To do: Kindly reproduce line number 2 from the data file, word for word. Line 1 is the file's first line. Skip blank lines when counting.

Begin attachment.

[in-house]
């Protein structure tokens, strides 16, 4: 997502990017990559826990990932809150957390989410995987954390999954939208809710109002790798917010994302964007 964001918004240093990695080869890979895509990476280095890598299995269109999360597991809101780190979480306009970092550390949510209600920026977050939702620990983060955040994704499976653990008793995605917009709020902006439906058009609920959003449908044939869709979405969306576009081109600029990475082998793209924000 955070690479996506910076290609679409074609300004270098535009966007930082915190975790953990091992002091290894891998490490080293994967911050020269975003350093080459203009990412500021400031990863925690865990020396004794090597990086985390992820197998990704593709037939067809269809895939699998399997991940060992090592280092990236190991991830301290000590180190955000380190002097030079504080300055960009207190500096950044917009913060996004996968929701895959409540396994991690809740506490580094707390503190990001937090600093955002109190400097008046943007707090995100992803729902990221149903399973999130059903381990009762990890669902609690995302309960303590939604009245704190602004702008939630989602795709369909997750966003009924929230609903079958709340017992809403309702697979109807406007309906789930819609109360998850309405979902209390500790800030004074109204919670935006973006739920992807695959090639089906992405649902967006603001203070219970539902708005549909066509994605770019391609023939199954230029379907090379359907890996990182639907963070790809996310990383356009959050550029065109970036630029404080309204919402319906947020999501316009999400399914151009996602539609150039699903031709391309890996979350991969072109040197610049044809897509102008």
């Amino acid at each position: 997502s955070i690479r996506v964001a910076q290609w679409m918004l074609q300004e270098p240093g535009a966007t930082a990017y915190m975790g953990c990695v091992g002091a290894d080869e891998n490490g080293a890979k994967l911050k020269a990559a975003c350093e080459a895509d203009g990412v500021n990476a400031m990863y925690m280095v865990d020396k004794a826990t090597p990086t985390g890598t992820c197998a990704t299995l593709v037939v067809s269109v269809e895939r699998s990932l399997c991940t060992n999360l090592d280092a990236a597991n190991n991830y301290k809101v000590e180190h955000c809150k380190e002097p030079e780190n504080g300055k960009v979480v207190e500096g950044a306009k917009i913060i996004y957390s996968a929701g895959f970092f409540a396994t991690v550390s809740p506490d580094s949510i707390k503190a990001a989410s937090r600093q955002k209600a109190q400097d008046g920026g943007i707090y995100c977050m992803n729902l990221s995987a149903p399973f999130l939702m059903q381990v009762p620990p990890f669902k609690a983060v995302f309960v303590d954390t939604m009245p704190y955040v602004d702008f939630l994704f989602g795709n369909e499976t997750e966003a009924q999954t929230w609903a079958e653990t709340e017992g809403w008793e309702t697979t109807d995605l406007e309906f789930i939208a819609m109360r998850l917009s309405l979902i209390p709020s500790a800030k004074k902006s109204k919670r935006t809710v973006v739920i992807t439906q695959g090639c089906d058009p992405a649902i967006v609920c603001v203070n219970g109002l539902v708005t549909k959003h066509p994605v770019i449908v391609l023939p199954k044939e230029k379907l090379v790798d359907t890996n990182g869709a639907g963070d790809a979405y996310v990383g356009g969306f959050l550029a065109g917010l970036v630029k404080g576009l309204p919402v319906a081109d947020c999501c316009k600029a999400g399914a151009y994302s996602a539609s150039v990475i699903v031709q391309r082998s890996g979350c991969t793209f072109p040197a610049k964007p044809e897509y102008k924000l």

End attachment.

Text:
């Protein structure tokens, strides 16, 4: 997502990017990559826990990932809150957390989410995987954390999954939208809710109002790798917010994302964007 964001918004240093990695080869890979895509990476280095890598299995269109999360597991809101780190979480306009970092550390949510209600920026977050939702620990983060955040994704499976653990008793995605917009709020902006439906058009609920959003449908044939869709979405969306576009081109600029990475082998793209924000 955070690479996506910076290609679409074609300004270098535009966007930082915190975790953990091992002091290894891998490490080293994967911050020269975003350093080459203009990412500021400031990863925690865990020396004794090597990086985390992820197998990704593709037939067809269809895939699998399997991940060992090592280092990236190991991830301290000590180190955000380190002097030079504080300055960009207190500096950044917009913060996004996968929701895959409540396994991690809740506490580094707390503190990001937090600093955002109190400097008046943007707090995100992803729902990221149903399973999130059903381990009762990890669902609690995302309960303590939604009245704190602004702008939630989602795709369909997750966003009924929230609903079958709340017992809403309702697979109807406007309906789930819609109360998850309405979902209390500790800030004074109204919670935006973006739920992807695959090639089906992405649902967006603001203070219970539902708005549909066509994605770019391609023939199954230029379907090379359907890996990182639907963070790809996310990383356009959050550029065109970036630029404080309204919402319906947020999501316009999400399914151009996602539609150039699903031709391309890996979350991969072109040197610049044809897509102008």